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The New York Times reports this morning that Albertsons’ board of directors has decided to reject a $9.6 billion offer for the company put forth by a consortium that included Supervalu, CVS, investment fund Cerberus Capital Management, and real estate firm Kimco Realty.

According to the NYT, which says it is unclear why the bid was rejected, “The buying group had planned to break Albertson's up into three parts by splitting the supermarket business in two and merging the drugstore business with CVS. A series of acquisitions over the years have helped Albertson's become the second-largest supermarket chain in the country. Its units include American Stores, Shaws, Jewel Osco, Acme Markets, Sav-on and Osco Drug stores.”

The Wall Street Journal, while less sure than the Times in its coverage that the bid would be rejected, notes that the offer was in the “lower range of what the company had been hoping to attract when it put itself on the auction block in September.”

The Times says that Albertsons’ board will now consider its other alternatives, including possibly selling some underperforming stores and its drugstore business, and then using those funds to recapitalize.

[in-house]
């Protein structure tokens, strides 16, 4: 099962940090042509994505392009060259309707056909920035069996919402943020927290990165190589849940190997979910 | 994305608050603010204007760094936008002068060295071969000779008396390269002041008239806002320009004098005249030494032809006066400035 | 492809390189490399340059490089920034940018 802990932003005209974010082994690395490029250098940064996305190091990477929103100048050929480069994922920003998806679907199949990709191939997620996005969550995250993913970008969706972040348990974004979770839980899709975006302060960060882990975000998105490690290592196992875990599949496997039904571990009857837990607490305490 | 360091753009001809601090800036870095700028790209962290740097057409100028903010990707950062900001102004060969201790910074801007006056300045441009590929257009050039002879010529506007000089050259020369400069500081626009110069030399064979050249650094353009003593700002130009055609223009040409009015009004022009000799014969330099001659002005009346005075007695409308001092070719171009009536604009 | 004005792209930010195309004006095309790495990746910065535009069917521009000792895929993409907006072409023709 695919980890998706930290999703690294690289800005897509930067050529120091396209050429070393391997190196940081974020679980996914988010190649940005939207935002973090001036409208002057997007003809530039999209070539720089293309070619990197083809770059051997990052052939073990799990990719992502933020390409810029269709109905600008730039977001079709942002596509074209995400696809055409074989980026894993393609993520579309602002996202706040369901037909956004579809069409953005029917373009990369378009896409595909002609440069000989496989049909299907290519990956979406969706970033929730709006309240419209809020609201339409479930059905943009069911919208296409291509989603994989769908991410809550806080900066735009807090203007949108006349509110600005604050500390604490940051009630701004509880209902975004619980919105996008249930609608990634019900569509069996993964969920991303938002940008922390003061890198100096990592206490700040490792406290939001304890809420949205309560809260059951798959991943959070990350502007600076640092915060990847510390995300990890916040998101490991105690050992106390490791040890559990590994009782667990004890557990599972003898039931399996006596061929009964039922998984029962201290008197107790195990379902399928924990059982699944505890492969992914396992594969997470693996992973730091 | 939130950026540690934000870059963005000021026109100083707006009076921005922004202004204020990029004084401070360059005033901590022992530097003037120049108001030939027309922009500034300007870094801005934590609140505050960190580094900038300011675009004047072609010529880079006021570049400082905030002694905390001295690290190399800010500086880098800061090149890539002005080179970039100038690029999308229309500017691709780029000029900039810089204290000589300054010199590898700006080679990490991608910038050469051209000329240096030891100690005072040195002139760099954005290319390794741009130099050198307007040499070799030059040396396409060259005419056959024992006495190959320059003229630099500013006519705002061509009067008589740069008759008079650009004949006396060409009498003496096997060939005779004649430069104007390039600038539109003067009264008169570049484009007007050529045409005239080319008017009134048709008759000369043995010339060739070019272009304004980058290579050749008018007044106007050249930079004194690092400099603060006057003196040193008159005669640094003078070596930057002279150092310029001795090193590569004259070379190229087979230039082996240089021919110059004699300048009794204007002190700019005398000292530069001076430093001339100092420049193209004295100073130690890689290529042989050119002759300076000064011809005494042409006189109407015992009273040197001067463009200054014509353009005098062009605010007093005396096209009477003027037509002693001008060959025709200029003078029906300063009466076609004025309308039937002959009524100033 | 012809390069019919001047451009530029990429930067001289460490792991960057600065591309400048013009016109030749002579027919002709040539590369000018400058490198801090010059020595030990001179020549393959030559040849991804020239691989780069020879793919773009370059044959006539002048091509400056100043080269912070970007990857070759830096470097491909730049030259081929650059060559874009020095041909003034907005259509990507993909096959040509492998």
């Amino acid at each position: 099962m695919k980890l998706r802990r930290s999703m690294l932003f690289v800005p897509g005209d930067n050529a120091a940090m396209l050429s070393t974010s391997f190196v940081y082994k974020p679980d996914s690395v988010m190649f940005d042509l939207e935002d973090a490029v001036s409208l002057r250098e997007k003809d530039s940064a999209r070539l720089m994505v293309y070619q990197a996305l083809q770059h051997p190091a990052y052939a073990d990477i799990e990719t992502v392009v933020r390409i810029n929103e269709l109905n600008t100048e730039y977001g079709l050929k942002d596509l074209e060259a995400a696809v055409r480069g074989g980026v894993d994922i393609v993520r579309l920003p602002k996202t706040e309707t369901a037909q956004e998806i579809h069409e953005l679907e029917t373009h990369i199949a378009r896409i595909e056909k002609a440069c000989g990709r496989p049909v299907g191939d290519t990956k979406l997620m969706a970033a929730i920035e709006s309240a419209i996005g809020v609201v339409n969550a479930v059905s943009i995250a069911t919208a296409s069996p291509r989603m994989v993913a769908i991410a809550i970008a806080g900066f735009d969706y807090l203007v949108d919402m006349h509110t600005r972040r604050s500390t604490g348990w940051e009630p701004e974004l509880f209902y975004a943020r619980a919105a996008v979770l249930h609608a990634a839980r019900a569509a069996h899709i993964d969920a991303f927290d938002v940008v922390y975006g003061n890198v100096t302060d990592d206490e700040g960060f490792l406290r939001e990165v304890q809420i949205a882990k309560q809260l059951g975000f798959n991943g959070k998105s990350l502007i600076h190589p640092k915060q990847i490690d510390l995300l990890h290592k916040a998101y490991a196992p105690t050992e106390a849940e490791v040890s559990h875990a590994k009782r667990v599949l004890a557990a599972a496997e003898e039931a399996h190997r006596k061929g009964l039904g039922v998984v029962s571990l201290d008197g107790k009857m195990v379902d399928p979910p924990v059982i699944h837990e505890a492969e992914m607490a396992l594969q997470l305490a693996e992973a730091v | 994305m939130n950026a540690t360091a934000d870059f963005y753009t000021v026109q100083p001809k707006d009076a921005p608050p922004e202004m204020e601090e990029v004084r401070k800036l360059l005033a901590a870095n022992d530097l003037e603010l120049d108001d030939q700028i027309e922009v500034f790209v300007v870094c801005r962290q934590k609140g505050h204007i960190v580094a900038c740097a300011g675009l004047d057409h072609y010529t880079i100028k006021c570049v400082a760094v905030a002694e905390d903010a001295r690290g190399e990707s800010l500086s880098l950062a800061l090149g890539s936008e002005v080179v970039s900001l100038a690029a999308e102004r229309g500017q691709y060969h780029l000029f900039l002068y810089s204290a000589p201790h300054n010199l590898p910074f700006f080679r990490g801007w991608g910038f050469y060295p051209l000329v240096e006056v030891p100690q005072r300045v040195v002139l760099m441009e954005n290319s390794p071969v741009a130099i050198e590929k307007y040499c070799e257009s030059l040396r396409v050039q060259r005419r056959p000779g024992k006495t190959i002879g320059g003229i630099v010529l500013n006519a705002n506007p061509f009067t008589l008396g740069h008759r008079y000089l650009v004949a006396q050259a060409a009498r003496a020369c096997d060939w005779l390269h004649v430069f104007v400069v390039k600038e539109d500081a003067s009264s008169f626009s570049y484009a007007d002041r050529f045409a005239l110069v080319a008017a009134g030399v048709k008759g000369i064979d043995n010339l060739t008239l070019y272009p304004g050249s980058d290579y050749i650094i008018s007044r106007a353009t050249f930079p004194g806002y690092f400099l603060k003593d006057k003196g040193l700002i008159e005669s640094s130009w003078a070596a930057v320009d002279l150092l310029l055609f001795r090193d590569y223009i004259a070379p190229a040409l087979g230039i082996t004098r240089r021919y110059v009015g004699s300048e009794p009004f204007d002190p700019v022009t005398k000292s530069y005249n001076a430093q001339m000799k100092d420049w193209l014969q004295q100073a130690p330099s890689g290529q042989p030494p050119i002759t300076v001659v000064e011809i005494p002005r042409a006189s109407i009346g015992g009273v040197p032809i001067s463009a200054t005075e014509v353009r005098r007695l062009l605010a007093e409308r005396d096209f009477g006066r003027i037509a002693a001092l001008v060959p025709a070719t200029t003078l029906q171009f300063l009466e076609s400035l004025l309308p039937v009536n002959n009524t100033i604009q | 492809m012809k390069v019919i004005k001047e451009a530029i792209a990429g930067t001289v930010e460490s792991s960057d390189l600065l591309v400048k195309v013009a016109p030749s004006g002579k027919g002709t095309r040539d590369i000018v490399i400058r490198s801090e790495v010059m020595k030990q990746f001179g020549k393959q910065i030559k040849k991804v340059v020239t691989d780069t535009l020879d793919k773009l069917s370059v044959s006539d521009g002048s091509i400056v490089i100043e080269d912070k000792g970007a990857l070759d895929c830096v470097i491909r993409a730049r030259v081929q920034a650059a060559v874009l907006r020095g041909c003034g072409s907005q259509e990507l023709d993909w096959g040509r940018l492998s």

The WSJ suggests that the collapse of the deal “could expose the company's stock to a steep drop and leave investors wondering about the retailer's future strategy.”
KC's View:
This must be a rude awakening for those folks who thought they’d be able to cash out of the Albertsons mess and move onto other things.

Though it seems likely that all this means is that there will be a slower dismantling of the company, as opposed to a quick sale and break-up of Albertsons’ assets.

While Albertsons’ board may not think that the offer was high enough, it seems to us that with every day that passes, the company’s value actually drops, the employees’ commitment and belief in their employer becomes more uncertain, the competition becomes more emboldened, and the likelihood that customers will choose Albertsons becomes diminished.

Which isn’t exactly a business model on which to build.